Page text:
You are here

Articles: Security

An Association of American Universities study found that 12 percent of students across 27 universities had experienced sexual assault by force or incapacitation since enrollment, and that 17 percent of seniors had experienced this type of sexual assault while at college. Doctoral candidate and researcher Sara Carrigan Wooten says the report comes as no surprise.

Robin Engel, University of Cincinnati’s new vice president for safety and reform.

Criminal justice professor and public safety expert Robin Engel’s extensive background working with both law enforcement and community advocates should give plenty of credibility to her leadership of the police reform initiative launched by University of Cincinnati after an officer-involved shooting near campus this summer.

Academia’s cyber preparedness (or lack thereof) has received less media attention than that of certain retailers and financial institutions, but nonetheless the cyber risks confronting universities are pervasive and alarming. Consider recent breaches suffered by educational institutions. At the University of Maryland, an outside source gained access to a secure records database that held information dating back to 1998, including names, social security numbers, dates of birth, and university identification numbers for over 300,000 people affiliated with the university on two campuses.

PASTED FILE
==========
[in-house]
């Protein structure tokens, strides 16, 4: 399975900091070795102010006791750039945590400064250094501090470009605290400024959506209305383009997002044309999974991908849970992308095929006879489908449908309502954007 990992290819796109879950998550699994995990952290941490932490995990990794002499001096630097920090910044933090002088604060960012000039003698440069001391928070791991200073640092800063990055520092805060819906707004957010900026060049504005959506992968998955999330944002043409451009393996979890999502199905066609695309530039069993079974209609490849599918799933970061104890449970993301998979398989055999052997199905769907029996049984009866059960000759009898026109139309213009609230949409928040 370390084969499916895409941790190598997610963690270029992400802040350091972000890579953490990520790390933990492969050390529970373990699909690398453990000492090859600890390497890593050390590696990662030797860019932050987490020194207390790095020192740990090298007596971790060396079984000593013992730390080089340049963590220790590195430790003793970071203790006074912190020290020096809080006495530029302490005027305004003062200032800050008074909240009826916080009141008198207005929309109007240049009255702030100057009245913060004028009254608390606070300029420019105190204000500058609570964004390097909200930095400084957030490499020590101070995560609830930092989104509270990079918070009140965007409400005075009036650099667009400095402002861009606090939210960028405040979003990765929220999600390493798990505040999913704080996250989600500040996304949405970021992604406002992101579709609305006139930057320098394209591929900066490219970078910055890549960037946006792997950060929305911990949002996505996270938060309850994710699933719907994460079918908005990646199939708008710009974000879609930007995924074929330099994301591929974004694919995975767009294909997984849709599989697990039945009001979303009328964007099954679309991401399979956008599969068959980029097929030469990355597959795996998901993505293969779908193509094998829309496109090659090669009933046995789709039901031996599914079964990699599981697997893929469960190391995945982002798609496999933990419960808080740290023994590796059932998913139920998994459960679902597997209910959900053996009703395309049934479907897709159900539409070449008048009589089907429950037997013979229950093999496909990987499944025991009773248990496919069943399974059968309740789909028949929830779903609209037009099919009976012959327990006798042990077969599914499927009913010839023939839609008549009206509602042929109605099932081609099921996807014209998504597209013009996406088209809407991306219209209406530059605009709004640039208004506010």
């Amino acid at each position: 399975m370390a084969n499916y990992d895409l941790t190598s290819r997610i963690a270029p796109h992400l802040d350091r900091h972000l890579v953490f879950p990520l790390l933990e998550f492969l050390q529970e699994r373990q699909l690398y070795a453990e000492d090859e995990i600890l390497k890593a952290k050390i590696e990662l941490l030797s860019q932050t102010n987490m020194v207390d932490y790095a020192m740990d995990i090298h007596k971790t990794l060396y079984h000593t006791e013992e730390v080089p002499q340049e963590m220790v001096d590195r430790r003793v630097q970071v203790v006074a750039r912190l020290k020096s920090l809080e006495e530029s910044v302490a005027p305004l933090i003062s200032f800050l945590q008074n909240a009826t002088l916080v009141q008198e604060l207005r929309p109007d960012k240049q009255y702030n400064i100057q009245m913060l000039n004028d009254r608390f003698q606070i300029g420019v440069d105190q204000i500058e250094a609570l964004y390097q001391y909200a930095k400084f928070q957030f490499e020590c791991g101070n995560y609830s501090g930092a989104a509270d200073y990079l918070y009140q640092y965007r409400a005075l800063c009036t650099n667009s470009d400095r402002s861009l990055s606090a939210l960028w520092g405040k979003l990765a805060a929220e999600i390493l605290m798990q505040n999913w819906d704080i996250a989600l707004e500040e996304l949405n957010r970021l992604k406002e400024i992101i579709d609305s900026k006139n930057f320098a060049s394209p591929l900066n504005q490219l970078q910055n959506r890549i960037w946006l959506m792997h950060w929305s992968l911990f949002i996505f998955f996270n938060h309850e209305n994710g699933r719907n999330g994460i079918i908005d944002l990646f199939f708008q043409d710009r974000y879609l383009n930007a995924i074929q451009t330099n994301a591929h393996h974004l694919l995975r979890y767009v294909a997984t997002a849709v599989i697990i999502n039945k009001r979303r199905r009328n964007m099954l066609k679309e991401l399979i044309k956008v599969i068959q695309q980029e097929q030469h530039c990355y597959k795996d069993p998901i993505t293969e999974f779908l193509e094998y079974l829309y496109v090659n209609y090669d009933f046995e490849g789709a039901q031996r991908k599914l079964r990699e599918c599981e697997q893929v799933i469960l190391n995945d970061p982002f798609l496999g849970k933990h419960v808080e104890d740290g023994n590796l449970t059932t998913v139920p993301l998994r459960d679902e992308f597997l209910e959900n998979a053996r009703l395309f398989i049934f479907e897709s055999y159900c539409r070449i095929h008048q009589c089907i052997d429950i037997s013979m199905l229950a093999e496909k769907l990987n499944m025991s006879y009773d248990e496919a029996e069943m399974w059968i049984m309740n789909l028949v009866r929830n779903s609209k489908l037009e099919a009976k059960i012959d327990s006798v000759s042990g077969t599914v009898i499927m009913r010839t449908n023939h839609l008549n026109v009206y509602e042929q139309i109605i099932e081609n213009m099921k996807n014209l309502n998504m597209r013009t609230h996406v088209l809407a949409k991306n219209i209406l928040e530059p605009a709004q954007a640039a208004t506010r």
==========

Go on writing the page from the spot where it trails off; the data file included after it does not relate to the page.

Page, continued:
ERM policies being executed tend to share one major approach: sharing ownership of various risks campuswide.

With YouTube, Facebook, Twitter and other social media outlets, virtually nothing escapes the public’s notice, and judgment. It’s one reason higher education is paying much more attention to risk management now than in the past.

Democratic Sen. Claire McCaskill of Missouri says the Clery Act, signed into law in 1990, has outlived its usefulness.

Speaking in June to a national conference hosted by Campus Safety magazine, McCaskill said the current law “doesn’t accomplish squat.” If McCaskill gets her wish, Clery would be replaced with a law that requires more effective reporting. “To be honest with you, I am OK removing the Clery Act completely,” she said.

Karen Bitar is a partner in the litigation department of Seyfarth Shaw LLP.

Allegations of sex abuse, once hidden from public view at universities, are seeing the light of day at record levels. That attention leads to inevitable questions: How can a school conduct the required investigation when a complaint is made, and deal with victim concerns that schools turn a blind eye to their needs?

A new documentary is sparking calls for reform on campuses across the country for humanizing a topic that is too often conveyed in the media as a set of statistics.

The Hunting Ground features interviews with numerous campus sexual assault survivors who tell of their frustration with getting justice from a system that often protects perpetrators.

Aradhana Bela Sood is a senior professor for child mental health policy and professor of psychiatry and pediatrics at Virginia Commonwealth University School of Medicine.